German regulatory framework for market participants in crypto assets

By Hans Stamm; Matthias Meinert, Dechert LLP

Published: 21 March 2022

While crypto assets and some of the associated services have started to be covered by the traditional financial supervisory regulations (such as MiFID II), in recent years the European Union and some individual EU member states have aligned and strengthened their supervisory regulations to deal with the rapid innovations in this area. These adjustments were intended to prevent an unregulated market for virtual currencies and other digital assets, especially against the background of high money laundering risks. In addition to the legislative changes regarding the regulatory treatment and classification of crypto assets, the German regulator, the Federal Financial Supervisory Authority (BaFin) has issued several information letters and guidance that further clarify these European and German regulations.1  

This article provides a brief overview of BaFin’s regulatory principles with regard to crypto assets and the associated services under German law. Please note that this can only be a preliminary assessment. In particular, the application of the existing regulations and interpretation by BaFin in the field of decentralised finance (DeFi) applications are currently subject to a considerable degree of uncertainty.

Types of ‘crypto assets’

The starting point for a regulatory classification of crypto assets should be a conceptual differentiation of the terminology for different types of digital assets. Defining crypto assets as tokens is too vague, because the term ‘token’ is only understood as a generic term of virtual assets or crypto assets. A more precise and legalistic distinction between the digital assets, such as virtual currencies, security tokens and utility tokens is crucial for answering any subsequent regulatory questions. In particular, the functionality (use case) of the digital asset must be taken into account. All crypto assets are based on a blockchain technology.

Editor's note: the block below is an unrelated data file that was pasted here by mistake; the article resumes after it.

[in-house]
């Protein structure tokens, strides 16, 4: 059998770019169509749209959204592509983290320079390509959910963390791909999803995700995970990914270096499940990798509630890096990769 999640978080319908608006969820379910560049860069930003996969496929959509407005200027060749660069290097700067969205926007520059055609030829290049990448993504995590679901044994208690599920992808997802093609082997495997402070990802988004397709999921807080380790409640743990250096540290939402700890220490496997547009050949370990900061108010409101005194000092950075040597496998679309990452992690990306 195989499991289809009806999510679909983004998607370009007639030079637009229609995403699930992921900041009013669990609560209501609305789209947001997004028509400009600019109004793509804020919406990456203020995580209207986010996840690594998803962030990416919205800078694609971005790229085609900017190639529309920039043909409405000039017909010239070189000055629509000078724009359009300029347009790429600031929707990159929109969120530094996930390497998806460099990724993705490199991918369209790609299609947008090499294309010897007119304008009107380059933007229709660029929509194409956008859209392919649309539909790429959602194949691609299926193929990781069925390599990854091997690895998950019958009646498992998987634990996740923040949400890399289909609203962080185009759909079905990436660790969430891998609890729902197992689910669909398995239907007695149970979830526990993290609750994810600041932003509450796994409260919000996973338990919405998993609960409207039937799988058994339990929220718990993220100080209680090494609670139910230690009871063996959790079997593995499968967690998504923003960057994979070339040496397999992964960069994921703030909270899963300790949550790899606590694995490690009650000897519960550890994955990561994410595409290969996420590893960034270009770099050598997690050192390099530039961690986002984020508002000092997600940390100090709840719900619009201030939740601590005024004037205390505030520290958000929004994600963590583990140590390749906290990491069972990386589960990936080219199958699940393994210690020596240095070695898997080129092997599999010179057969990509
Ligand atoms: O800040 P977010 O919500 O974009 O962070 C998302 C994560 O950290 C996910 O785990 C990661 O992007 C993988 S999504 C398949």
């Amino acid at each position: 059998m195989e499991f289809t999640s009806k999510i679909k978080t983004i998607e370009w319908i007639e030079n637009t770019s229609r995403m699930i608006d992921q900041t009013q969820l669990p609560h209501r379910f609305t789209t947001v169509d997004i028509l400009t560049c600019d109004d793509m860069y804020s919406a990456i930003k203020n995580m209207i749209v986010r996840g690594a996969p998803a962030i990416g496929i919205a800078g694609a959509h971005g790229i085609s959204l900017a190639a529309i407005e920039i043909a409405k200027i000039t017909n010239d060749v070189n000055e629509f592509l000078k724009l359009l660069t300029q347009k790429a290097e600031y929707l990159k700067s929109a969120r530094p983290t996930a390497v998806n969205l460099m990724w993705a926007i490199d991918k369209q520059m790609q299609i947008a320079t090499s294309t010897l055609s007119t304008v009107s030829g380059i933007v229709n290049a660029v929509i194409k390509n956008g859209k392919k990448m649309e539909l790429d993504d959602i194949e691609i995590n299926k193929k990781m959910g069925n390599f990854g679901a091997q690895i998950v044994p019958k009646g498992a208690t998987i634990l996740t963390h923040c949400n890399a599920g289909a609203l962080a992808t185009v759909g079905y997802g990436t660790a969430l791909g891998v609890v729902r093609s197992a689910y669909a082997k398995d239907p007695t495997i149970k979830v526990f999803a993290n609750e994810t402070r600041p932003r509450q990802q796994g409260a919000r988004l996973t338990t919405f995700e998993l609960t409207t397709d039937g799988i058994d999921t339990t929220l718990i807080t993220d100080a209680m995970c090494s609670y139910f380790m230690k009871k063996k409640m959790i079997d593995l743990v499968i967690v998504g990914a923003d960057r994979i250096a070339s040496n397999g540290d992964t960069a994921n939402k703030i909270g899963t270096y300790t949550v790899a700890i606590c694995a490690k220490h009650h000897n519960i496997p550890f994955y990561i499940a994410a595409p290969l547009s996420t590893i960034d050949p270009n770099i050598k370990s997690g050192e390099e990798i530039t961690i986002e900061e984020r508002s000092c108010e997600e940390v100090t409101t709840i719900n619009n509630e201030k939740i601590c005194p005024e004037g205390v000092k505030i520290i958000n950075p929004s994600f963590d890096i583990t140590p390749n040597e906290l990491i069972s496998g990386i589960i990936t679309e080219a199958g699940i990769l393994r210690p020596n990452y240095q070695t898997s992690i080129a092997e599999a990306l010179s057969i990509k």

Legal definition: crypto assets

According to section 1 para. 11 sentence 4 of the German Banking Act (KWG) rypto assets are defined as: “Digital representations of a value that has not been issued or guaranteed by any central bank or public body and does not have the legal status of a currency or money, but is accepted by natural or legal persons as a means of exchange or payment or serves investment purposes on the basis of an agreement or actual exercise and which is transmitted electronically, can be stored and traded.”